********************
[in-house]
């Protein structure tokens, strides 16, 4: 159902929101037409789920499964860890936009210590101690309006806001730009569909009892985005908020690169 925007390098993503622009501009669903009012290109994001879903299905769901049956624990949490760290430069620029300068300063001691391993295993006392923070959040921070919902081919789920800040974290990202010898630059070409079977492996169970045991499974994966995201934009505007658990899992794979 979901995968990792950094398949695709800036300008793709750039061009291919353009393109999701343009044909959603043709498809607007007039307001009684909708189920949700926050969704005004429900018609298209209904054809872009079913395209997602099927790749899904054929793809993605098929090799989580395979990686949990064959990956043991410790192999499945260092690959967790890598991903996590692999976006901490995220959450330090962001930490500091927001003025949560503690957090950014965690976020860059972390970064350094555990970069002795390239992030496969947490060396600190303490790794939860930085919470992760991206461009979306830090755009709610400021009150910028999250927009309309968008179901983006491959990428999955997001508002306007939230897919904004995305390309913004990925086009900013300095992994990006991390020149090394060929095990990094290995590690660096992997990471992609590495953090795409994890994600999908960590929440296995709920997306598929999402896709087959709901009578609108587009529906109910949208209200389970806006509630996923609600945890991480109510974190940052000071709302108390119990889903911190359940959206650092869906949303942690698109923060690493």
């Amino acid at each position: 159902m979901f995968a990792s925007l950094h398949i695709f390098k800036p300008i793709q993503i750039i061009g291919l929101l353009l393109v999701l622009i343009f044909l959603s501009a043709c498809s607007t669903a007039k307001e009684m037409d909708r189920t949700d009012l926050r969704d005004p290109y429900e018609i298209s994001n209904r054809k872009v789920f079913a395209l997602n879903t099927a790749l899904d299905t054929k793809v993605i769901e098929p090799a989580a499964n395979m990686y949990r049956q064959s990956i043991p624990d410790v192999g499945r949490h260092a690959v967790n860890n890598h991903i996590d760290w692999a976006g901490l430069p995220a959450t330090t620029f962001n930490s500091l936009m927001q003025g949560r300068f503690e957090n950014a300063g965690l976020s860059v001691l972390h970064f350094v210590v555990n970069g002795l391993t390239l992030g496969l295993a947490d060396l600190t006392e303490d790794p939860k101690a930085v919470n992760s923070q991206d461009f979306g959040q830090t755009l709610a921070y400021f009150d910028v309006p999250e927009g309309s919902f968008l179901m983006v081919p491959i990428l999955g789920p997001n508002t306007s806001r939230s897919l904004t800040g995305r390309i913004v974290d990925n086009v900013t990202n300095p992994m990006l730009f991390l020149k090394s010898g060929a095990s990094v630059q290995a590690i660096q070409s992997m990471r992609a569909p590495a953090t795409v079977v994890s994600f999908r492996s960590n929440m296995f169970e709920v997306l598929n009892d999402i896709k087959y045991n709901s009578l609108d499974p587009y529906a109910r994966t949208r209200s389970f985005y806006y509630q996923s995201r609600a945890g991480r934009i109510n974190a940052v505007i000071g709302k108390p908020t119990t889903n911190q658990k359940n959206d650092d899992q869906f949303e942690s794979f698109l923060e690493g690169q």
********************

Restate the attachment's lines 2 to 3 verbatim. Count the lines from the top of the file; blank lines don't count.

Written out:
């Protein structure tokens, strides 16, 4: 159902929101037409789920499964860890936009210590101690309006806001730009569909009892985005908020690169 925007390098993503622009501009669903009012290109994001879903299905769901049956624990949490760290430069620029300068300063001691391993295993006392923070959040921070919902081919789920800040974290990202010898630059070409079977492996169970045991499974994966995201934009505007658990899992794979 979901995968990792950094398949695709800036300008793709750039061009291919353009393109999701343009044909959603043709498809607007007039307001009684909708189920949700926050969704005004429900018609298209209904054809872009079913395209997602099927790749899904054929793809993605098929090799989580395979990686949990064959990956043991410790192999499945260092690959967790890598991903996590692999976006901490995220959450330090962001930490500091927001003025949560503690957090950014965690976020860059972390970064350094555990970069002795390239992030496969947490060396600190303490790794939860930085919470992760991206461009979306830090755009709610400021009150910028999250927009309309968008179901983006491959990428999955997001508002306007939230897919904004995305390309913004990925086009900013300095992994990006991390020149090394060929095990990094290995590690660096992997990471992609590495953090795409994890994600999908960590929440296995709920997306598929999402896709087959709901009578609108587009529906109910949208209200389970806006509630996923609600945890991480109510974190940052000071709302108390119990889903911190359940959206650092869906949303942690698109923060690493």
């Amino acid at each position: 159902m979901f995968a990792s925007l950094h398949i695709f390098k800036p300008i793709q993503i750039i061009g291919l929101l353009l393109v999701l622009i343009f044909l959603s501009a043709c498809s607007t669903a007039k307001e009684m037409d909708r189920t949700d009012l926050r969704d005004p290109y429900e018609i298209s994001n209904r054809k872009v789920f079913a395209l997602n879903t099927a790749l899904d299905t054929k793809v993605i769901e098929p090799a989580a499964n395979m990686y949990r049956q064959s990956i043991p624990d410790v192999g499945r949490h260092a690959v967790n860890n890598h991903i996590d760290w692999a976006g901490l430069p995220a959450t330090t620029f962001n930490s500091l936009m927001q003025g949560r300068f503690e957090n950014a300063g965690l976020s860059v001691l972390h970064f350094v210590v555990n970069g002795l391993t390239l992030g496969l295993a947490d060396l600190t006392e303490d790794p939860k101690a930085v919470n992760s923070q991206d461009f979306g959040q830090t755009l709610a921070y400021f009150d910028v309006p999250e927009g309309s919902f968008l179901m983006v081919p491959i990428l999955g789920p997001n508002t306007s806001r939230s897919l904004t800040g995305r390309i913004v974290d990925n086009v900013t990202n300095p992994m990006l730009f991390l020149k090394s010898g060929a095990s990094v630059q290995a590690i660096q070409s992997m990471r992609a569909p590495a953090t795409v079977v994890s994600f999908r492996s960590n929440m296995f169970e709920v997306l598929n009892d999402i896709k087959y045991n709901s009578l609108d499974p587009y529906a109910r994966t949208r209200s389970f985005y806006y509630q996923s995201r609600a945890g991480r934009i109510n974190a940052v505007i000071g709302k108390p908020t119990t889903n911190q658990k359940n959206d650092d899992q869906f949303e942690s794979f698109l923060e690493g690169q």